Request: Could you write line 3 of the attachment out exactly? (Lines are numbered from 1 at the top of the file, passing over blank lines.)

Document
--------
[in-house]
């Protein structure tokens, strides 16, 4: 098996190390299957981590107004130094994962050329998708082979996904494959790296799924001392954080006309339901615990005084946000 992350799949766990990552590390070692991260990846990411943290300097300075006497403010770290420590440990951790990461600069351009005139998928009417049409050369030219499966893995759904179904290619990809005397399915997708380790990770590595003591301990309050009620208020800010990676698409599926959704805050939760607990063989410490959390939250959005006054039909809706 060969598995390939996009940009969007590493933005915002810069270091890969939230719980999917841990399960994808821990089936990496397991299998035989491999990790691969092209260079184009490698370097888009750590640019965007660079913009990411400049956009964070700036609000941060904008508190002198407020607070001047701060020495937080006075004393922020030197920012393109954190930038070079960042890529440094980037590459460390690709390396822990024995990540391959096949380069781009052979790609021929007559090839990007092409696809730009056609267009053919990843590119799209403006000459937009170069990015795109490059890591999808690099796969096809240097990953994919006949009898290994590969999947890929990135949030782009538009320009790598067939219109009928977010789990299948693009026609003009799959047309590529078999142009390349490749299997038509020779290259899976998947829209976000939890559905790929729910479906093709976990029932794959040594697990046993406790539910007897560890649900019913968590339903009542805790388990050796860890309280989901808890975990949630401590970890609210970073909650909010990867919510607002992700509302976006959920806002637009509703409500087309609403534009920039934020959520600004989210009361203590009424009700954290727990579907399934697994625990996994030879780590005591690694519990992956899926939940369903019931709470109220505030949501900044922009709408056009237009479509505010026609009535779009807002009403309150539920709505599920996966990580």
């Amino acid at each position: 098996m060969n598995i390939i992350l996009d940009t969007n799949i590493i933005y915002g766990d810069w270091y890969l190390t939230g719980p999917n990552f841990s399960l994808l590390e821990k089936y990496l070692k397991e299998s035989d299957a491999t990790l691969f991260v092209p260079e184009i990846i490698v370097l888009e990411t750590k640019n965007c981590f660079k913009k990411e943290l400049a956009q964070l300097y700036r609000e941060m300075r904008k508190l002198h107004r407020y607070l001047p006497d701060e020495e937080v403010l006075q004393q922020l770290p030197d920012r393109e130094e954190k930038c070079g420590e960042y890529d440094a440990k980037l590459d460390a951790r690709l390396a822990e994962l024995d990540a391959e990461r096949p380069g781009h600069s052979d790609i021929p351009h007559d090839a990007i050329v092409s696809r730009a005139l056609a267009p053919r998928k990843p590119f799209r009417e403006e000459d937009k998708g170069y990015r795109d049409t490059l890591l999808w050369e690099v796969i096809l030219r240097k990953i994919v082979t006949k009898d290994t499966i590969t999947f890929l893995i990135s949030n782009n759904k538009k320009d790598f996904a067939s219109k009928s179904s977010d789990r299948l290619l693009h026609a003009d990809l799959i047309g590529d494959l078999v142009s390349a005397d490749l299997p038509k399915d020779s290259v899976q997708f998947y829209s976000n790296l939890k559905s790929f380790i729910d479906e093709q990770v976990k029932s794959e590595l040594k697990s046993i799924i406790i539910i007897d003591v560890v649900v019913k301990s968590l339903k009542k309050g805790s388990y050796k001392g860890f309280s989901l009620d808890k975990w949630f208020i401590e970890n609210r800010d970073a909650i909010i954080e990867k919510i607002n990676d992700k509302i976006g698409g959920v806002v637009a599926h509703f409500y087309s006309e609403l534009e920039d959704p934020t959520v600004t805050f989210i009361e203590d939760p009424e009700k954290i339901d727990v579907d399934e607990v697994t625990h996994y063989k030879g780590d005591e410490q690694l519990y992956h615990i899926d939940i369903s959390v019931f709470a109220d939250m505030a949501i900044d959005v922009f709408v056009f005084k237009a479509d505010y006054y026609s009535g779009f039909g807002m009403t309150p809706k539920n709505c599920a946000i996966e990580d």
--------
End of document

């Amino acid at each position: 098996m060969n598995i390939i992350l996009d940009t969007n799949i590493i933005y915002g766990d810069w270091y890969l190390t939230g719980p999917n990552f841990s399960l994808l590390e821990k089936y990496l070692k397991e299998s035989d299957a491999t990790l691969f991260v092209p260079e184009i990846i490698v370097l888009e990411t750590k640019n965007c981590f660079k913009k990411e943290l400049a956009q964070l300097y700036r609000e941060m300075r904008k508190l002198h107004r407020y607070l001047p006497d701060e020495e937080v403010l006075q004393q922020l770290p030197d920012r393109e130094e954190k930038c070079g420590e960042y890529d440094a440990k980037l590459d460390a951790r690709l390396a822990e994962l024995d990540a391959e990461r096949p380069g781009h600069s052979d790609i021929p351009h007559d090839a990007i050329v092409s696809r730009a005139l056609a267009p053919r998928k990843p590119f799209r009417e403006e000459d937009k998708g170069y990015r795109d049409t490059l890591l999808w050369e690099v796969i096809l030219r240097k990953i994919v082979t006949k009898d290994t499966i590969t999947f890929l893995i990135s949030n782009n759904k538009k320009d790598f996904a067939s219109k009928s179904s977010d789990r299948l290619l693009h026609a003009d990809l799959i047309g590529d494959l078999v142009s390349a005397d490749l299997p038509k399915d020779s290259v899976q997708f998947y829209s976000n790296l939890k559905s790929f380790i729910d479906e093709q990770v976990k029932s794959e590595l040594k697990s046993i799924i406790i539910i007897d003591v560890v649900v019913k301990s968590l339903k009542k309050g805790s388990y050796k001392g860890f309280s989901l009620d808890k975990w949630f208020i401590e970890n609210r800010d970073a909650i909010i954080e990867k919510i607002n990676d992700k509302i976006g698409g959920v806002v637009a599926h509703f409500y087309s006309e609403l534009e920039d959704p934020t959520v600004t805050f989210i009361e203590d939760p009424e009700k954290i339901d727990v579907d399934e607990v697994t625990h996994y063989k030879g780590d005591e410490q690694l519990y992956h615990i899926d939940i369903s959390v019931f709470a109220d939250m505030a949501i900044d959005v922009f709408v056009f005084k237009a479509d505010y006054y026609s009535g779009f039909g807002m009403t309150p809706k539920n709505c599920a946000i996966e990580d």